Potty Training

The Best Potty Training Urinals To Motivate Your Child

They’re way less intimidating than the real thing.

Teaching a little kid how to use the potty is always a challenge, and parents of little boys have the added work of teaching them how to use a urinal, especially since they’re usually found in loud, crowded public bathrooms. These potty training urinals are sized just right for young kids and are designed to be set up in the comfort (and quiet) of your own home. They’re super helpful when it comes to potty training, and an unexpected bonus is that they’re also incredibly cute.

About the expert

Potty training is a process, so is it worth adding a potty training urinal into the mix? To find out, Romper consulted with Dr. Tanner Walsh, MD, CLC, FAAP, a pediatric provider at Crozer Health. In addition, she is a spokesperson for Pennsylvania Chapter of the American Academy of Pediatrics (PA AAP) where she is the pediatric advisor for their child abuse program and an early career representation on their board of directors.

What to consider before buying a potty training urinal

It’s important to remember that every child is different when it comes to potty training, and potty training urinals work for some kids better than others. To increase your child’s chance of success, first, ensure they’re ready to begin training. According to Walsh, many toddlers start to signal that they’re ready between 18 months and 2.5 years old (but, again, every kid is different, so if it’s later, that’s okay).

Once you’re sure your child is ready, decide whether or not you want to start training exclusively on a traditional potty and add in the potty training urinal later or if you want to use the two in tandem together. Walsh notes that she’s seen some parents introduce their child to a urinal when they are as young as 2 years old, but adds “it may be a bit more challenging for children to learn to pee standing up than sitting down.” Still, she says she doesn’t advise against using a potty training urinal because “for some children, [it] may help it all ‘click’.”

Once you’ve decided it’s time to get a potty training urinal for your child, Walsh recommends taking them shopping with you. “It is important to let children out their potty or potty seat,” she says, “so they feel a sense of independence and ownership.” After you take it home and your child seems to have gotten the hang of using it, she suggests continuing to use it until your child outgrows it, then at that point move over to training with the regular potty.

Now you’re ready to stock up on potty training charts, stickers, books, and prizes, and exercise all the patience you can muster.

We only include products that have been independently selected by Romper's editorial team. However, we may receive a portion of sales if you purchase a product through a link in this article.

1. A potty training urinal that looks like a frog

Pros: Easy to pour out and clean.

Cons: Suction cups may not work for everyone (it does have a spot to hang it on a hook, but no hook is included).

The Foryee Cute Frog Potty Training Urinal is adorably designed to look like a frog, has a spinning tongue for a target, and is available in three fun colors. It consists of two pieces: the back piece hangs on the wall using suction cups (so there’s no need for drills or hammers) and the front piece collects the urine. After your little one has finished going to the bathroom, simply lift the front piece off, dump and clean it, and hang it back up without ever having to take the back piece off the wall.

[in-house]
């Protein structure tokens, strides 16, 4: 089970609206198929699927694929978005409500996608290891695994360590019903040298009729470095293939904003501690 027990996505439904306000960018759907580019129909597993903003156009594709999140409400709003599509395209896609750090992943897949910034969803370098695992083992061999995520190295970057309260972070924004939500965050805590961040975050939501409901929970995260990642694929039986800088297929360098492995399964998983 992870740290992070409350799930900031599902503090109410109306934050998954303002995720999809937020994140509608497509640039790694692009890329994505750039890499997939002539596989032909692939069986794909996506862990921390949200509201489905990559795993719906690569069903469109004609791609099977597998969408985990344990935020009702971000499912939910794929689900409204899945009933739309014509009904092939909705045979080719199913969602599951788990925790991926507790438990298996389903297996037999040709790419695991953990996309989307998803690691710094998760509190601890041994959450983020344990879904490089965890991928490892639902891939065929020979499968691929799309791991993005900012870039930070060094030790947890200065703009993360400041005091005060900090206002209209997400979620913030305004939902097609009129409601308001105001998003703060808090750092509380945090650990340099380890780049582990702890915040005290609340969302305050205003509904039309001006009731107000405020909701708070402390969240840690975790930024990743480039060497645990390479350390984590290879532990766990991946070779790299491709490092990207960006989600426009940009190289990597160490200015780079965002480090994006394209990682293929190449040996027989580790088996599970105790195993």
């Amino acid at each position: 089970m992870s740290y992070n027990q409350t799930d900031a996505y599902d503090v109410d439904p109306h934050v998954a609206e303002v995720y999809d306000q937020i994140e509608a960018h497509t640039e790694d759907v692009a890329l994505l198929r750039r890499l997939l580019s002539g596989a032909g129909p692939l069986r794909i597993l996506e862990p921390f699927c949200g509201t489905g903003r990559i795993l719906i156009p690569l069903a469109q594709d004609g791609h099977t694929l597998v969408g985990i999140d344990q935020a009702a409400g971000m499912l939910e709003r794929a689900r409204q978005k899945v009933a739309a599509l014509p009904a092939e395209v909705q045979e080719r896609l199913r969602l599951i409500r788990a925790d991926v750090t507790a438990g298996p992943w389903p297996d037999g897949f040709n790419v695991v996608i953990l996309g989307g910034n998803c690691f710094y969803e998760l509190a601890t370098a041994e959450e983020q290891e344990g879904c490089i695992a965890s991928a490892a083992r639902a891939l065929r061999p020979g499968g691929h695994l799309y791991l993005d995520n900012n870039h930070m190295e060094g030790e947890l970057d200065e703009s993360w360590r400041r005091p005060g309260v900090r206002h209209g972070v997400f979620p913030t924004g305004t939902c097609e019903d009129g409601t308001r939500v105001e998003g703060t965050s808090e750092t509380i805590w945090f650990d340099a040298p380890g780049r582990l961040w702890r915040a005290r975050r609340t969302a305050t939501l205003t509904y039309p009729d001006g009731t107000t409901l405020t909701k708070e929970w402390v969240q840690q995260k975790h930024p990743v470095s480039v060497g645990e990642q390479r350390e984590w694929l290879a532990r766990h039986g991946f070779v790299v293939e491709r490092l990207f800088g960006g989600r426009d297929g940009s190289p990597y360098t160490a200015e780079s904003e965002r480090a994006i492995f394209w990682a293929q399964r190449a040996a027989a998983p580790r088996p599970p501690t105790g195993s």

Review: “This potty has been a lifesaver (and clearly my son's new BFF). No more accidents because he's just too excited to ‘pee in da froggy and make his tongue spin’.”

2. A realistic potty training urinal

Pros: A realistic design, which may help alleviate fears of urinals in public restrooms.

Cons: Small, requires batteries.

The Summer My Size Urinal hangs off a battery pack that attaches to the wall with double-sided adhesive strips (similar to what you’d find on a Command Hook), so when it needs to be emptied and cleaned it simply lifts up without pulling at the strips. The batteries are needed because the urinal makes a real flushing sound when the handle is pulled, which kids absolutely love.

Review: “It’s so easy to take off the wall and empty.”

3. A potty training urinal that’s easy to clean

Pros: Sized just right for toddlers, but not so small that it frequently overflows/causes a mess.

Cons: The target wheel doesn’t spin (a pro for some).

If your little one isn’t into frogs, and you prefer neutral hues, then maybe he’ll like this Whale Potty Training Urinal instead. The stationary yellow target represents the whale’s spout. This urinal can be hung on the wall using suction cups or with a hook with an adhesive strip on the back (equipment for both options is included). Once it’s hung, this potty training urinal has a two-piece design so parents can easily lift the front part of the urinal when it needs to be dumped and cleaned without having to remove the entire thing from the wall.

Review: “This for my 2-year-old great-grandson was a game-changer, he used it the same day and has been using it ever since. It’s easy to install [and] holds a significant amount of urine for a toddler. Clean-up is a breeze too.”

Potty training urinals are a fun way to get little kids excited about going to the bathroom. After all, who wouldn’t enjoy the silly challenge of trying to hit a target while they use the potty?


Tanner Walsh, MD, CLC, FAAP, Medical Director, Child Abuse PA Chapter of the American Academy of Pediatrics (PA AAP). Early Career Rep., PA AAP Board of Directors